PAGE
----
Chapter7 - Success With Tests (7) Success Be Prepared...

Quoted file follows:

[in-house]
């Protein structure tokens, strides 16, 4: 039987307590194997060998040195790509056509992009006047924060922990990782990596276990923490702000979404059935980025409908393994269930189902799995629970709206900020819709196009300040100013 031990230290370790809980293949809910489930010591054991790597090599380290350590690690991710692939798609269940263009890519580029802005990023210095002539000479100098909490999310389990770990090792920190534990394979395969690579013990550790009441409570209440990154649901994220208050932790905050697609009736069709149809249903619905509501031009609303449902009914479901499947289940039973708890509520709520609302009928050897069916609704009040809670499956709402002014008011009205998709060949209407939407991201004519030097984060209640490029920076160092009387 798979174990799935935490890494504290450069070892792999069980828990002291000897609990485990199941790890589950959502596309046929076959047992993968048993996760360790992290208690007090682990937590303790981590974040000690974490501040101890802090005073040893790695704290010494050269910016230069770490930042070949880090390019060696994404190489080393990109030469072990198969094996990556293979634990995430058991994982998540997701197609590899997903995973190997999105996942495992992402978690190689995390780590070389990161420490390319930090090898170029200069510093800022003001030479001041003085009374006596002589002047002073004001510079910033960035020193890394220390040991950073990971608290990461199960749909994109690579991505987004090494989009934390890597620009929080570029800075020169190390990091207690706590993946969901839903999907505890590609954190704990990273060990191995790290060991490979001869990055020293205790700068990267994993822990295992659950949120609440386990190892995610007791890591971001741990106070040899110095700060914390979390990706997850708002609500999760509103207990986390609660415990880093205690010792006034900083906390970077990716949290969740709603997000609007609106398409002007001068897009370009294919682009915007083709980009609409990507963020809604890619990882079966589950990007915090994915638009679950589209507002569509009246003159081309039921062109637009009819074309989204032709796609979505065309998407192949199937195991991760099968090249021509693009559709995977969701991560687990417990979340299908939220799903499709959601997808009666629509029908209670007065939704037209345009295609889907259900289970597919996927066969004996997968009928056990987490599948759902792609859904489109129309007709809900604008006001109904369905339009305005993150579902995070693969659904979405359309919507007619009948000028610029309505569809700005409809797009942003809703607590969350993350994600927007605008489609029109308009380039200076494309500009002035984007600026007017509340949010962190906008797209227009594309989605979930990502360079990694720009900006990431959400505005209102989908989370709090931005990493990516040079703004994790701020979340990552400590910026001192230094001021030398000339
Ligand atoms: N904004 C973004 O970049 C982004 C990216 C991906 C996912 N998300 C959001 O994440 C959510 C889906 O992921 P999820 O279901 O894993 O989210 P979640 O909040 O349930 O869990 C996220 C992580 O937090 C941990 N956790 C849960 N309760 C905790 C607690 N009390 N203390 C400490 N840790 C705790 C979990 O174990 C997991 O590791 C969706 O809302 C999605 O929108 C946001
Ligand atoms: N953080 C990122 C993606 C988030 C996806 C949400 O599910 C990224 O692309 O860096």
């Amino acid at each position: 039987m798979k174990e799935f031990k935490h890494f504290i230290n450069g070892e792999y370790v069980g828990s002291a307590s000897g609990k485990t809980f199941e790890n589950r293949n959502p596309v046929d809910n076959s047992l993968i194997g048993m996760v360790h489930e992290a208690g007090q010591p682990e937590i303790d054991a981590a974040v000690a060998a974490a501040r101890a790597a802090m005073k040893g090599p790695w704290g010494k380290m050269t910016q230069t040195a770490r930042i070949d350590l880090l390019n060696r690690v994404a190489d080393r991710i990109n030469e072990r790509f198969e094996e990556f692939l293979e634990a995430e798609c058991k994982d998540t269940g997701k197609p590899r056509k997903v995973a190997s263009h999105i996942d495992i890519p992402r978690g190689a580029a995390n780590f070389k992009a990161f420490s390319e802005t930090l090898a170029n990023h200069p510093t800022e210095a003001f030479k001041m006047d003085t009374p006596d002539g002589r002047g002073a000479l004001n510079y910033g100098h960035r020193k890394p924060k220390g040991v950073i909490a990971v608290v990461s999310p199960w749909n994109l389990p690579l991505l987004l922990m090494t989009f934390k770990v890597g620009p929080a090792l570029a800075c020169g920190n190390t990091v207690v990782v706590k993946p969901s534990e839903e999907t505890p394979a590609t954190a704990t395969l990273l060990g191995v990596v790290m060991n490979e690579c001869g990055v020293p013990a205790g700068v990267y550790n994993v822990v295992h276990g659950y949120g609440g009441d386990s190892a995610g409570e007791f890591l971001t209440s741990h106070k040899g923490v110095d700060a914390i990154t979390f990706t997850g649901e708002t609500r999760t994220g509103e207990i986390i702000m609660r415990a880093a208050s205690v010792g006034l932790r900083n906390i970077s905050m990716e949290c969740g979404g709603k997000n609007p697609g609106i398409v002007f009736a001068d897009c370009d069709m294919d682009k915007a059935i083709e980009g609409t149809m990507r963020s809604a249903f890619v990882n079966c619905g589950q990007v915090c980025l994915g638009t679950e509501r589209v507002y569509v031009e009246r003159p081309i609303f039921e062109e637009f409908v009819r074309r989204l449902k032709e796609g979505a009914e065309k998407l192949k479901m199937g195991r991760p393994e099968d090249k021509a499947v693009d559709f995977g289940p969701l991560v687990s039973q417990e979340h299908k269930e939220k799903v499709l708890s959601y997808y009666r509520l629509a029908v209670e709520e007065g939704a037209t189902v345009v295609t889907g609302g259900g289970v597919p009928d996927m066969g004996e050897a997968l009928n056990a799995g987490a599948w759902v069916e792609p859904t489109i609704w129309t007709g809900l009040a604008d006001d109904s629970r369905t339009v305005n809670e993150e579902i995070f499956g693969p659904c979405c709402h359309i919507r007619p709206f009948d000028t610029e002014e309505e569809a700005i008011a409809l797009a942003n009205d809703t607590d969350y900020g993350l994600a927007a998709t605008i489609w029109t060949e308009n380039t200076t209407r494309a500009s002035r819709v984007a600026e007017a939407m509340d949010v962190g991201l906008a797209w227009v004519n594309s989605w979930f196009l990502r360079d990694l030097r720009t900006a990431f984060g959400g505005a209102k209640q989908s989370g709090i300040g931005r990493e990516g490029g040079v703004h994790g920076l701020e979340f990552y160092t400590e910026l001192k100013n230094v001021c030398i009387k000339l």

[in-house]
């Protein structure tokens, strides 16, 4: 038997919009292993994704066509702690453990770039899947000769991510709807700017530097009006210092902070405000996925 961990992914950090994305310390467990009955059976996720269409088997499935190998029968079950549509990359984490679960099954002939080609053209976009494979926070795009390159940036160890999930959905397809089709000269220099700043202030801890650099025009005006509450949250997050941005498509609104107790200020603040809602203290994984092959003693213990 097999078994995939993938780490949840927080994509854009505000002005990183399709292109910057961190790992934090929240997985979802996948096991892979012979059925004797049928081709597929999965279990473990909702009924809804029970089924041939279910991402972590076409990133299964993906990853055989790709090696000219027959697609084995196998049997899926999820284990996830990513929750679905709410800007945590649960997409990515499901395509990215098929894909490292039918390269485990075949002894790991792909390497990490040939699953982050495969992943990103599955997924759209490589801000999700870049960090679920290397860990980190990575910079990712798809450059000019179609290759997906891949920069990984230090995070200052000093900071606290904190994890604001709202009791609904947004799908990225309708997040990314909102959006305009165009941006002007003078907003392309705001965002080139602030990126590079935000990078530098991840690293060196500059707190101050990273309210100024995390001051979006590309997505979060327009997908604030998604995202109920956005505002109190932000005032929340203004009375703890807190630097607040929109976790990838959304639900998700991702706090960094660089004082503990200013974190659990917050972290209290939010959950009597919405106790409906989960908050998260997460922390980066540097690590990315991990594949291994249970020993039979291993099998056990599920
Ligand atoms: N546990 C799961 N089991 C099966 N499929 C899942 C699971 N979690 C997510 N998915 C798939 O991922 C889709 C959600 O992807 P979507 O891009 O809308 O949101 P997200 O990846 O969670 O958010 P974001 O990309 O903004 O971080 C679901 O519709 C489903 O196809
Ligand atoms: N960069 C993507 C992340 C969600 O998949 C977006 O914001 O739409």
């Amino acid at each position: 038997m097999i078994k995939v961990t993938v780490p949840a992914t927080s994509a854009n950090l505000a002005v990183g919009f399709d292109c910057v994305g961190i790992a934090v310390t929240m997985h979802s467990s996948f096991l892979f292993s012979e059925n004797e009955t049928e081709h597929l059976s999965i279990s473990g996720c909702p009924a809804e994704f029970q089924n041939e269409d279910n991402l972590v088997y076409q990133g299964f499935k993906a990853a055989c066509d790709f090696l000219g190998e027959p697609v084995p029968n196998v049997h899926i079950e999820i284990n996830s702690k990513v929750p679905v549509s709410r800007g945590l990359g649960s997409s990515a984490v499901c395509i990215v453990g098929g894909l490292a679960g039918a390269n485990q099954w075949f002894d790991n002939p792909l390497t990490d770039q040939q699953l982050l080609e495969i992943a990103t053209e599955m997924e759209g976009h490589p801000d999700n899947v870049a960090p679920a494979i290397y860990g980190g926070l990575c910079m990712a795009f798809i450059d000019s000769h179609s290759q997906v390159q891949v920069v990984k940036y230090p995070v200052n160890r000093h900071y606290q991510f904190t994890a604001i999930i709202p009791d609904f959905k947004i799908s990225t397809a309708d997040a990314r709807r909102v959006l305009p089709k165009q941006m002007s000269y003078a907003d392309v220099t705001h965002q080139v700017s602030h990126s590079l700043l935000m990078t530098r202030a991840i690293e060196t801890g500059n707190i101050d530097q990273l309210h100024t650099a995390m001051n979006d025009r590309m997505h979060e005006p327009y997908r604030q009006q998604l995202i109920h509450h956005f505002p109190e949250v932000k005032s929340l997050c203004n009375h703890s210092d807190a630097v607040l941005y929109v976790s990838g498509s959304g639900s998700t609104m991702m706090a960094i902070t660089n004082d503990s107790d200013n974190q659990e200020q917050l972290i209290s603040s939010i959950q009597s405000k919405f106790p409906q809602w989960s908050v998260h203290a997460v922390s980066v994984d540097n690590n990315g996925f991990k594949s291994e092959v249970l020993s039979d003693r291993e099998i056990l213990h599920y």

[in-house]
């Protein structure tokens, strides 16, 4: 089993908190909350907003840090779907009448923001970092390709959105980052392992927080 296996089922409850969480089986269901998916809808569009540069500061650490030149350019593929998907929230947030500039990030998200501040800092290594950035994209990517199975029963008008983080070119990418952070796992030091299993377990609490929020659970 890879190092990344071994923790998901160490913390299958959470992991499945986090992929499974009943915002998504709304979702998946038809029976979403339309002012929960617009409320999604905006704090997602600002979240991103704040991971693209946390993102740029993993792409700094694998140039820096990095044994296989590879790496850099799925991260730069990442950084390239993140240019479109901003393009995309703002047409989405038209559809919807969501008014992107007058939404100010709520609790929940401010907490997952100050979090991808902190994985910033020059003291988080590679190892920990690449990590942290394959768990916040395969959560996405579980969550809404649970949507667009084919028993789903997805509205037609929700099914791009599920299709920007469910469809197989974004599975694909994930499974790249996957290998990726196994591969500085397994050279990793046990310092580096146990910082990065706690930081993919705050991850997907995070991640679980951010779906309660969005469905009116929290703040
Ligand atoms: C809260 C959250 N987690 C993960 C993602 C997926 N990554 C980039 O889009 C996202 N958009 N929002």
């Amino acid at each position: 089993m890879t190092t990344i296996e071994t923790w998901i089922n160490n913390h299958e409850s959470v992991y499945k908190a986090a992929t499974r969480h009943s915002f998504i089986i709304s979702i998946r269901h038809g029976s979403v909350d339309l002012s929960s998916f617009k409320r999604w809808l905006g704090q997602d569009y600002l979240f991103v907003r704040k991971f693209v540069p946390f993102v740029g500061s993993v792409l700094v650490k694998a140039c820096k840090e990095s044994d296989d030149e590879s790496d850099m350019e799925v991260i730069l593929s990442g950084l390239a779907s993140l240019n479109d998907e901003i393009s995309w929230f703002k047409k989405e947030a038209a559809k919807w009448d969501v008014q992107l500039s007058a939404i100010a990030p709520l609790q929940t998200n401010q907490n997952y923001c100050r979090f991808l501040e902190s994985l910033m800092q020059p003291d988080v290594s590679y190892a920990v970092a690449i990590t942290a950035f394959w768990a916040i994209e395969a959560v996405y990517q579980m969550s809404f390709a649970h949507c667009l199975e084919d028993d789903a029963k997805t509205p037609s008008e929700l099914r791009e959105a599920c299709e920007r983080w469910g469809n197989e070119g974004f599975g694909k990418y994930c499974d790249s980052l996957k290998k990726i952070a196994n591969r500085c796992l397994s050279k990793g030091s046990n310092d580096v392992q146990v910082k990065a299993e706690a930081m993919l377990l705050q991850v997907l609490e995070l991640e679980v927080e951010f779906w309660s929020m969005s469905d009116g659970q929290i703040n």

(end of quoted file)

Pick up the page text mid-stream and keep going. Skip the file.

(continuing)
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Unformatted text preview: Success With Tests (7) Success Be Prepared Reduce Your Test Anxiety Develop Test-Taking Skills Review the Test Types of Test Questions Preparation Can Improve Preparation Test Performance Test Keep up with academic work Attend class, review notes often, read text before class Identify test type and material covered What topics will the test cover? The type of questions on the test? Multiple choice, true/false/ essay, fill-in-the-blank What material will you be tested on? Textbook, lecture, both? Talk to people who have already taken the course Instructor’s test focus more on textbook, notes Instructor’s More Preparation Tips More Create a study plan and schedule Prepare through careful review Use SQ4R: Survey topics, ask questions, read, record, recite to Survey anchor concepts, review to solidify your learning anchor Review your notes: Review regularly, mark up notes, organize Review and summarize notes and Think critically: Work to analyze and understand the material Work rather than just repeat facts rather Make the Most of Last-Minute Study Time Make the most of last-minute studying Go through your flash cards or study guides Focus on crucial concepts Create a last-minute study sheet Arrive early Write down any facts Write on a piece of scrap paper Cramming An attempt to learn large amounts of information in a short period of time period Often backfires Feeling under prepared can increase test anxiety Feeling Does not provide the brain with time to learn information thoroughly and accurately thoroughly Test Preparation Worksheet General Strategies for Success On Tests Write down key facts Begin with an overview of the exam Read test directions Work from easy to hard Note the time Master the art of intelligent guessing Follow directions on machine-scored tests More General Strategies More Use critical thinking to avoid errors Recall facts, procedures, rules, and formulas Think about similarities Note differences Think through causes and effects Find the best idea to match the example(s) given Support ideas with examples Evaluate each test question Test Anxiety Test Anxiety is a learned behavior. Test It can be unlearned. Do you have test anxiety? Page 117 Do Sources of Test Anxiety Sources Score 10 or Above on Test Anxiety Assessment Assessment Think about situations that trigger worry & anxiety: The word “test” The night before the exam The morning of the exam Walking into the classroom to take the exam Hearing other students talk about the exam A test item that you’re not sure how to answer The instructor passing out the exam to the class Three or Four Scenarios Write down three or four scenarios that apply to you. Beside the scenarios, write the exact thoughts that run through your mind when you are in that situation. through “Oh no, I’m going to fail! “I should know this answer!” “This is terrible!” Managing Test Anxiety Change How you Physically React Change Natural reaction to perceived threat Breathing becomes shallow, digestion slows down, heart beats faster, muscles tense etc. muscles Body is ready to react to threat, such as an animal running in front of your car. car. These symptoms work against you when you are taking an exam exam Lose concentration and mental acuity Two simple techniques will alter your response Reducing Physically Reaction Deep Breathing & Muscle Relaxation Train yourself to replace tense response with calming response. response. Focus on breathing in & out with big breaths Focus on relaxing muscles from head to toe Practice several times a day Practice Create feeling of deep relaxation to free your mind to concentrate Reducing Physical Reaction Reducing Mental Imagery etc. etc. Think if a place or an event that evokes a feeling of relaxation, satisfaction Desensitize Yourself Use all of your senses to reconstruct a realistic version of this event This situation becomes your “mental trigger” Practice mental imagery & breathing with situations of anxiety from least to most to Do page 124 Reducing Test Anxiety Develop Test-Wiseness Four-step Plan of Action for Taking Exams Before beginning the exam – jot down details you fear you might forget might Preview the entire and note: length, type of questions, difficulty level level After completing the test, review questions you have left blank or marked for review or Review the test, rereading directions, slowly reread each question question Test Anxiety Tips Coping with anxiety Be prepared Get plenty of rest the night before Relax using guided imagery/breathing Test anxiety and the returning student Focus on the value of your life skills Focus on how life has given you context for understanding concepts Help children understand your goals Reducing Math Anxiety http://www.onlinecollegeprep.com/MathAnxietyReductio n/AIntro/AIntroFull.html n/AIntro/AIntroFull.html http://www.studygs.net/ Strategies For Success on Math Tests Math Use special techniques for math tests Read through the exam first Analyze problems carefully Estimate before you begin Estimate Break calculations into small pieces Recall how you solved similar problems Draw a picture to help you see the problem Use the opposite operation to check your work Be sure you did everything that the question asked Look For Qualifying Words Words or phrases that moderate an “extreme” idea Indicate statement’s message is not a hard-and-fast rule rule Presence of qualifying words suggest that exceptions, omission, misstatements, or errors are possible omission, It never rains in June. False It definitely rains in June. False Qualifying Words Absolute -Definitely, absolutely, always, certainly. Absolute In-between - Usually, somewhat, most, typically, possible, sometimes, generally. possible, maybe, maybe, In-between - Perhaps, in my judgment, to some In-between extent extent Absolute - Never, have to, none Absolute Qualifying Words Qualifying “It usually rains in June” = True (This allows for one June in the past in which we had absolutely no rain) June Remember: If general qualifying words are present, the statement tends to be true. be If absolute, extreme words are present, the statement often is false false Try It Out! T/F In the year 2150, the projected worldwide life expectance will be 86 years old. 86 The world’s crude-oil reserves likely will run out by the year 2063. Stress plays a role in all physical illness because of its effect on the immune system. the You should plan for some leisure activity during the day – everybody needs a break. everybody Watch For Key Words Pay attention to word choices Look for key words or phrases in both objective and essay exams exams Example: What is the main effect of the Hitler Jugend on events leading to the Holocaust? Holocaust? Main – may be many effects, instructor looking for foremost effect effect Effect – looking for cause and effect connection between ideas Terms associated with question – Hitler Jugend and Holocaust crucial terms for cause and effect connection crucial Master Multiple Choice Questions Multiple-choice questions Carefully read the directions Read each question thoroughly Underline key words and phrases – main effect Pay attention to words that could throw you off Which of the following is “not”………. Watch for qualifying words and absolute words Answer the question in your head w/o reading answers Read every word of every answer Eliminate answers you know or suspect are wrong Select the more specific and inclusive choice With a reading passage, read the questions first Try It Out! “Soy isolate” is: A white powdered food that is 90 % protein A white powdered food that is 90 % carbohydrate A chemical compound used in kitchen utensils. A&B Multiple Choice Examples: In one research study, college students had more accurate memories: accurate The students needed repetitive coaxing. The students did not have more accurate memories. When they exhibited abnormal disorders. When they had high blood sugar levels. Multiple Choice Examples An instructional method that does NOT enhance creative thought is: thought a. Establishing pre-set rules. b. Establishing collaborative learning groups. c. Using illustrations. d. Using independent study topics Essay Questions Essay questions Start by reading the questions Watch for multiple parts Look for action/directive words Analyze, compare, contrast, describe, explain, summarize Plan what to write Jot down immediate thoughts Circle key words Draft your essay Start with a thesis statement Read through your draft Read Edit for grammar, spelling and punctuation errors Edit Essay Questions Essay Instructors often expect students to exhibit higher-level thought processes when answering essay questions. thought Understanding of directive words Understanding directive Specific words signaling what the instructor expects in your answer answer Orient you as to what to include and how to organize your answer answer Directive Words Compare and contrast Define Critique Describe Discuss Discuss Explain Illustrate Evaluate Identify List List Relate Summarize Justify Trace Page 132 Figure 7.5 Review the Test Learn from your mistakes If instructor does not go over test in class, make an appointment to do so appointment Review questions from exam Review Apply concepts Identify effects Examine case studies Distinguish similarities or differences Master T/F and Matching Master Test Questions Test True-or-false questions Read carefully Look for qualifiers – all, only, and always Matching questions Understand the directions Work from the column with the longest entries Start with matches you know Focus on more difficult matches Master Fill-in-the-blank Questions Fill-in-the-blank questions Note the length and number of the blanks Pay attention to how blanks are separated Make an educated guess Reread the sentence to see if what you entered is logical ...